Tuesday, August 19, 2008

Nausea and fatigue - and tilt.

I felt tired and hängig (meaning "hangy" which is an excellent Swedish adjective for how I feel - shoulders slumped, uninterested and apathetic) and wrestled a little bit of a headache all of last week. I also slept very, very poorly. If the sleep deprivation was the cause or effect isn't really clear, but I figured it should be mentioned. On Sunday, the feeling of sickness escalated, and yesterday and today I simply stayed home from work, trying to get some rest. I slept for 11 hours last night, which is probably a good sign.

In other news, I've managed to hit another 17 buy-in downswing, which is pretty awesome. I take complete responsibility for the tilt-spew that is my own doing, but as with the last one, I'm also completely aware of how badly I was running. In a matter of 20 minutes, I lost with AA vs 88 preflop, kings ran into aces, AKs ran into aces, and AKo ran into kings. When I made obvious bluff-catching calls, they weren't bluffs or they got there on the river. Out of chaos comes harmony, however, and here's what I learned, or... Well, here's what I already knew, but have gotten reinforced by the universe's sick sense of humor:

If I look at the past month-and-a-half (which includes no-less than two of these bankroll devouring downswings) I'm break-even. My bankroll is where it was at the beginning of July. And if I now take a moment to ponder how many buy-ins I've lost not because of cards but because I was tilting, and then I reclaim that money, I'd actually be up. Not a huge amount, but I'd probably be up a few hundred bucks.

It's useful for me to remember that I still tilt. For awhile, I felt like I wasn't. I felt like I could just shrug off bad beats and misfortunes easily. And I can - as long as there aren't too many of them lining up in a row. So now I will go back and work on tilt again, and try to identify the causes of it. One thing I'm absolutely positive that I do is that when I'm losing money left and right, I make much looser calls, probably with the mentality that given how much money I've already lost, I'm not going to lose yet another pot because of being bluffed off of it. No, sir.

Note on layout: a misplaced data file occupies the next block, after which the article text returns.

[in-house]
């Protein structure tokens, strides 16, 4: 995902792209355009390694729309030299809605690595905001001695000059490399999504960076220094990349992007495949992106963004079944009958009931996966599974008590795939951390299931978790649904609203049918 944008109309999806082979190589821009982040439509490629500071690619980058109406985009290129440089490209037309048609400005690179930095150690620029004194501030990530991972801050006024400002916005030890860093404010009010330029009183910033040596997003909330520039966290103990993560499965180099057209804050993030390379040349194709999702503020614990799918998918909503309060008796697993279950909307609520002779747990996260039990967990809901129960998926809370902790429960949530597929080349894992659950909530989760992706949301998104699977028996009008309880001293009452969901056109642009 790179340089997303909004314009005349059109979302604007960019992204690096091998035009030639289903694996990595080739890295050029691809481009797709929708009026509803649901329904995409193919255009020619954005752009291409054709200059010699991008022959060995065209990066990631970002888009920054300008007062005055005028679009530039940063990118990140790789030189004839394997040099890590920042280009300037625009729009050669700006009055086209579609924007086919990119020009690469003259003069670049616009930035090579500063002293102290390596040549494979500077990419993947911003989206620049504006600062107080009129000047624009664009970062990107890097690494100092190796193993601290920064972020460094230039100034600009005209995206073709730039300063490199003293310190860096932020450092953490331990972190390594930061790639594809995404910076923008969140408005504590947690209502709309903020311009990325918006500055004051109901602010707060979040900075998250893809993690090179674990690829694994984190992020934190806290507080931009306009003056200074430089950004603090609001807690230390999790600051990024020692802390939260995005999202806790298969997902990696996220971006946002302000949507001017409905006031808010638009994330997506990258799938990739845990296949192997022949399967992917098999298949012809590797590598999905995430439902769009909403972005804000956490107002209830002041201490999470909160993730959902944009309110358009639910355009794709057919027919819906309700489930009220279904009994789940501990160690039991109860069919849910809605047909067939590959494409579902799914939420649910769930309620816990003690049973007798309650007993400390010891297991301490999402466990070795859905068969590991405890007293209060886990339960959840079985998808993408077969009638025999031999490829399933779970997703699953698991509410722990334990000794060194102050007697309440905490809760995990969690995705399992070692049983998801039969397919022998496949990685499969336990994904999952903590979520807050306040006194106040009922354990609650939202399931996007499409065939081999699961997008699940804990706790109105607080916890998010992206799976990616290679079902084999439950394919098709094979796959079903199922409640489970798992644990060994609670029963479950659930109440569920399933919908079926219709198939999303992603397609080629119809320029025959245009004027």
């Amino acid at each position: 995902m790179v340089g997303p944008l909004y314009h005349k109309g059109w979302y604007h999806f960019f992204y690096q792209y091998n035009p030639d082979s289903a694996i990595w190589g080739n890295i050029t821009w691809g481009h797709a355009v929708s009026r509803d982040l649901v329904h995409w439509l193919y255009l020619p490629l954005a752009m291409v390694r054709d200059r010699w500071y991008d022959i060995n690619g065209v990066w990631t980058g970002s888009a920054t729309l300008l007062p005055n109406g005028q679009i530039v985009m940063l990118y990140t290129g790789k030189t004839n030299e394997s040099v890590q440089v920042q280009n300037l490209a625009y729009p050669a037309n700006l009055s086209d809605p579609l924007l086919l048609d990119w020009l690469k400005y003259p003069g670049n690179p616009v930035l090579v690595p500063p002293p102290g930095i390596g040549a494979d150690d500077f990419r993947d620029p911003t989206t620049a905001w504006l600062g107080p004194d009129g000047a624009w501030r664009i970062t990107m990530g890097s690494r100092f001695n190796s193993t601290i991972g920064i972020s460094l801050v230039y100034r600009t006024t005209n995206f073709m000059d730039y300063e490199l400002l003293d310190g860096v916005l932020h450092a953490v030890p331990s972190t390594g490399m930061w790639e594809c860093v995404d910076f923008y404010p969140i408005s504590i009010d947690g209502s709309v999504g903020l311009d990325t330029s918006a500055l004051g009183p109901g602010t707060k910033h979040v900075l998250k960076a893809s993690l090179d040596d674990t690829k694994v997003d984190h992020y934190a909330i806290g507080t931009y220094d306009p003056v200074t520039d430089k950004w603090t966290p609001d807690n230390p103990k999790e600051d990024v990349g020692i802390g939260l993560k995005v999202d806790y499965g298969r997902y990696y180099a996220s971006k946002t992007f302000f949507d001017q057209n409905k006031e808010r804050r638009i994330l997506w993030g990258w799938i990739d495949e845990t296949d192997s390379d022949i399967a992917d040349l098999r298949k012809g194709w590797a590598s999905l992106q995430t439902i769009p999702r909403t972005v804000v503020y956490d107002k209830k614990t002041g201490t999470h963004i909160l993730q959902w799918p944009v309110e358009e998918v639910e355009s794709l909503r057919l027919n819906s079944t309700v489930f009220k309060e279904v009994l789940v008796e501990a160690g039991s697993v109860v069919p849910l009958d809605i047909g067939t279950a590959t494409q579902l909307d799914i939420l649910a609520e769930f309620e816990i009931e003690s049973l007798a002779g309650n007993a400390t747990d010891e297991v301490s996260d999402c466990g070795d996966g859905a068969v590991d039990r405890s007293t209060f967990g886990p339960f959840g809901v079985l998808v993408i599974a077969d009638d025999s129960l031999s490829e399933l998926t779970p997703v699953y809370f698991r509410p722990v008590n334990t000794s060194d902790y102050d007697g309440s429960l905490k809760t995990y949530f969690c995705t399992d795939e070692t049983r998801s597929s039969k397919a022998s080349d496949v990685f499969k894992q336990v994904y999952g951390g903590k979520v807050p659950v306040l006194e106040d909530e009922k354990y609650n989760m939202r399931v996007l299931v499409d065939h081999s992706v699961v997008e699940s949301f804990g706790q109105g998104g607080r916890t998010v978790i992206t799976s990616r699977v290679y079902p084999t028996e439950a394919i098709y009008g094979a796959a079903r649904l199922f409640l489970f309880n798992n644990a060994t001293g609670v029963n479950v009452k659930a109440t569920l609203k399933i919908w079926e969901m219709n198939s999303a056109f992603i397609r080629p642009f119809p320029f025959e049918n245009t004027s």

Anyway, I end this post with a reading recommendation:

The Poker Grump

This is an excellent poker blog. A good writer can make anything seem interesting, so it's hard for me to tell if Rakewell's stories are actually interesting or not. But they provide reading pleasure, so it's all good. It gives me some kind of sick masochistic joy to read about casino poker which I can't really identify. It's like... Well, you know the saying that America as compared to Europe is culturally inferior but morally superior? I won't go into a debate whether that's true or not, but I think I have this idea that Casino poker is fancier and online poker is tougher. The fancy people play in casinos. The smart people play online.

No, don't start. I already know this isn't true. I know this, because I've been to casinos, and there are a lot of words suitable for describing the people that frequent them, but "fancy" rarely comes to mind. But I think I have a tad of the "grass is greener"-emotion when it comes to playing live poker. So it's fun to read about a guy who plays in casinos and his experiences and feelings about it - especially when (or maybe exclusively because) he writes so well about it. I've read other live-poker-blogs and they usually fall pretty short. The Poker Grump doesn't.

So, go read. Now.

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